105 Works

Data from: Range-wide distribution of genetic diversity in the North American tree Juglans cinerea: a product of range shifts, not ecological marginality or recent population decline

Sean M Hoban, Daniel S Borkowski, Sunshine L Brosi, Tim S McCleary, Laura M Thompson, Jason S McLachlan, Marie A Pereira, Scott E Schlarbaum & Jeanne Romero-Severson
The spatial distribution of genetic diversity is a product of recent and historical ecological processes, as well as anthropogenic activities. A current challenge in population and conservation genetics is to disentangle the relative effects of these processes, as a first step in predicting population response to future environmental change. In this investigation we compare the influence of contemporary population decline, contemporary ecological marginality, and postglacial range shifts. Using classical model comparison procedures and Bayesian methods,...

Data from: Behavioral evidence for fruit odor discrimination and sympatric host races of Rhagoletis pomonella flies in the western United States

Charles E. Linn, Wee L. Yee, Sheina B. Sim, Dong H. Cha, Thomas Powell, Robert B. Goughnour & Jeffrey L. Feder
The recent shift of Rhagoletis pomonella (Diptera: Tephritidae) from its native host downy hawthorn, Crataegus mollis, to introduced domesticated apple, Malus domestica, in the eastern U.S. is a model for sympatric host race formation. However, the fly is also present in the western U.S., where it may have been introduced via infested apples within the last 60 years. In addition to apple, R. pomonella also infests two hawthorns in the West, one the native black...

Data from: Genetic divergence along the speciation continuum: the transition from host race to species in Rhagoletis (Diptera: Tephritdae)

Thomas H. Q. Powell, Glen R. Hood, Mason O. Murphy, Jeffrey S. Heilveil, Stewart H. Berlocher, Partrik Nosil, Jeffrey L. Feder & Patrik Nosil
Studies of related populations varying in their degrees of reproductive isolation can provide insights into speciation. Here, the transition from partially isolated host races to more fully separated sibling species is investigated by comparing patterns of genetic differentiation between recently evolved (∼150 generations) apple and ancestral hawthorn-infesting populations of Rhagoletis pomonella to their sister taxon, the undescribed flowering dogwood fly attacking Cornus florida. No fixed or diagnostic private alleles differentiating the three populations were found...

Data from: Mate choice strategies in a spatially-explicit model environment

Giordano B.S. Ferreira, Matthias Scheutz, Sunny K. Boyd & Giordano B. S. Ferreira
Decisions about the choice of a mate can greatly impact both individual fitness and selection processes. We developed a novel agent-based model to investigate two common mate choice rules that may be used by female gray treefrogs (Hyla versicolor). In this model environment, female agents using the minimum-threshold strategy found higher quality mates and traveled shorter distances on average, compared with female agents using the best-of-n strategy. Females using the minimum-threshold strategy, however, incur significant...

Elucidating mechanisms of invasion success: effects of parasite removal on growth and survival rates of invasive and native frogs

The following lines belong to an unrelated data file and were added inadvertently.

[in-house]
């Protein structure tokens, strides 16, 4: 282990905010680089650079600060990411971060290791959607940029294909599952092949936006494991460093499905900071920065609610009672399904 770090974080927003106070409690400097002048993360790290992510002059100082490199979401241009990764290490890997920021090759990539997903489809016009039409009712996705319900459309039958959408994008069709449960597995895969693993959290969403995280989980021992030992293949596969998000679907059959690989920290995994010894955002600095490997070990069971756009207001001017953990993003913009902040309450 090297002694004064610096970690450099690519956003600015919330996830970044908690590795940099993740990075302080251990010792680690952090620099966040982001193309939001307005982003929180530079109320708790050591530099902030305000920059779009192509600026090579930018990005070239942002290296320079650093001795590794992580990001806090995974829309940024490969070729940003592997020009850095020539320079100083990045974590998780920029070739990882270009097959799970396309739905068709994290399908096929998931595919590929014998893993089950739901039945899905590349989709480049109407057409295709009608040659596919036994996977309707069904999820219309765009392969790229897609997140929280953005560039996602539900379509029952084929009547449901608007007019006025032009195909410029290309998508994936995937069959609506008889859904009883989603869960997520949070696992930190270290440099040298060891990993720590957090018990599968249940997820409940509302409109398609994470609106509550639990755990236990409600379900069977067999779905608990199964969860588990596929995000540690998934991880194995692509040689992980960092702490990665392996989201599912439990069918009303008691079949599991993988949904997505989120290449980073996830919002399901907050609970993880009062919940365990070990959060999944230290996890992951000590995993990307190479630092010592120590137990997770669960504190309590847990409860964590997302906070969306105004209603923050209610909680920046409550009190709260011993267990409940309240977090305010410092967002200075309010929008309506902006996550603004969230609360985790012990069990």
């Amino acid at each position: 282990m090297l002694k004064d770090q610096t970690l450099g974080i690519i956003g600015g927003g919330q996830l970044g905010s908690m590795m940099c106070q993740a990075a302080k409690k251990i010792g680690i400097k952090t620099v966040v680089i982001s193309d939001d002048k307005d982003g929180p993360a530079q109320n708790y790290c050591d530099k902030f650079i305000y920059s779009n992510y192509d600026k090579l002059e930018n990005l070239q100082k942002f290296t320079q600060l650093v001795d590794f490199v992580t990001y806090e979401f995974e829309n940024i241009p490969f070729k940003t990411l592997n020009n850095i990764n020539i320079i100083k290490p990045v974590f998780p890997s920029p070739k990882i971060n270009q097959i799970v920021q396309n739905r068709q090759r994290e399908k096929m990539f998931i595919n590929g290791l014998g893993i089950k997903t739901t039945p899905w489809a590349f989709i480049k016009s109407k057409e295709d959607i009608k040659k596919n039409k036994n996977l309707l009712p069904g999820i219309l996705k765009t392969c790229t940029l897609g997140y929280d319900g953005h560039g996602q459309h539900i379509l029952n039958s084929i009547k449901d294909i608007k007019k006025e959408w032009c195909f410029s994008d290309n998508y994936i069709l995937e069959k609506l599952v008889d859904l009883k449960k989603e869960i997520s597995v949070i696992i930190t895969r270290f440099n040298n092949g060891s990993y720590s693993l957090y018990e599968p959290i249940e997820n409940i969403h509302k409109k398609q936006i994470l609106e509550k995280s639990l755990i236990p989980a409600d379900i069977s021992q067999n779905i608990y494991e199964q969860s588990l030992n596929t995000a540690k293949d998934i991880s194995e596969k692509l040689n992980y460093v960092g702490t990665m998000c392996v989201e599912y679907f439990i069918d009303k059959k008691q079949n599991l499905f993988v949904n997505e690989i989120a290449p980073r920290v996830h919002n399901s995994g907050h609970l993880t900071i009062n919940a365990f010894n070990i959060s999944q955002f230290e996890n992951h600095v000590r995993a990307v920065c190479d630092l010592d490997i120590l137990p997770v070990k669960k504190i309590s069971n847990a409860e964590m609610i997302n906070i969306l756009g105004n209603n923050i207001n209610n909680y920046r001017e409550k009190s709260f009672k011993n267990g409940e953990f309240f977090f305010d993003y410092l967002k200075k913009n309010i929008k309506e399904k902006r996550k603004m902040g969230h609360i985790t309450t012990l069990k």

Elizabeth Roznik, Kerri Surbaugh, Natalia Cano & Jason Rohr
1. Identifying the mechanisms underlying biological invasions can inform the management of invasive species. The enemy release hypothesis (ERH) suggests that invasive species have a competitive advantage in their introduced range because they leave behind many of their predators and parasites from their native range, allowing them to shift resources from defenses to growth, reproduction, and dispersal. Many studies have demonstrated that invasive species have fewer parasites than their native counterparts, but few studies have...

Data from: Quantification of mesocosm fish and amphibian species diversity via eDNA metabarcoding

Nathan T. Evans, Brett P. Olds, Cameron R. Turner, Mark A. Renshaw, Yiyuan Li, Christopher L. Jerde, Andrew R. Mahon, Michael E. Pfrender, Gary A. Lamberti & David M. Lodge
Freshwater fauna are particularly sensitive to environmental change and disturbance. Management agencies frequently use fish and amphibian biodiversity as indicators of ecosystem health and a way to prioritize and assess management strategies. Traditional aquatic bioassessment that relies on capture of organisms via nets, traps and electrofishing gear typically has low detection probabilities for rare species and can injure individuals of protected species. Our objective was to determine whether environmental DNA (eDNA) sampling and metabarcoding analysis...

Data from: Interbirth intervals in wild baboons: environmental predictors and hormonal correlates

Laurence R. Gesquiere, Jeanne Altmann, Elizabeth A. Archie & Susan C. Alberts
Objectives: Interbirth intervals (IBIs) are a key metric of female reproductive success; understanding how they are regulated by environmental, social, and demographic factors can provide insight into sources of variance in female fitness. Materials and Methods: Using 36 years of reproductive data on 490 IBIs for 160 wild female baboons, we identified sources of variance in the duration of IBIs and of their component phases: postpartum amenorrhea (PPA), sexual cycling, and pregnancy. We also examined...

Data from: Costs of reproduction in a long-lived female primate: injury risk and wound healing

Elizabeth A. Archie, Jeanne Altmann & Susan C. Alberts
Reproduction is a notoriously costly phase of life, exposing individuals to injury, infectious disease, and energetic tradeoffs. The strength of these costs should be influenced by life history strategies, and in long-lived species, females may be selected to mitigate costs of reproduction because life span is such an important component of their reproductive success. Here we report evidence for two costs of reproduction that may influence survival in wild female baboons— injury risk and delayed...

Data from: The hitchhiker's guide to Europe: the infection dynamics of an ongoing Wolbachia invasion and mitochondrial selective sweep in Rhagoletis cerasi

Hannes Schuler, Kirsten Koeppler, Sabine Daxböck-Horvath, Bilal Rasool, Susanne Krumboeck, Dietmar Schwarz, Thomas Hoffmeister, Birgit Schlick-Steiner, Florian Steiner, Arndt Telschow, Christian Stauffer, Wolfgang Arthofer, Markus Riegler, Birgit C. Schlick-Steiner, Florian M. Steiner & Thomas S. Hoffmeister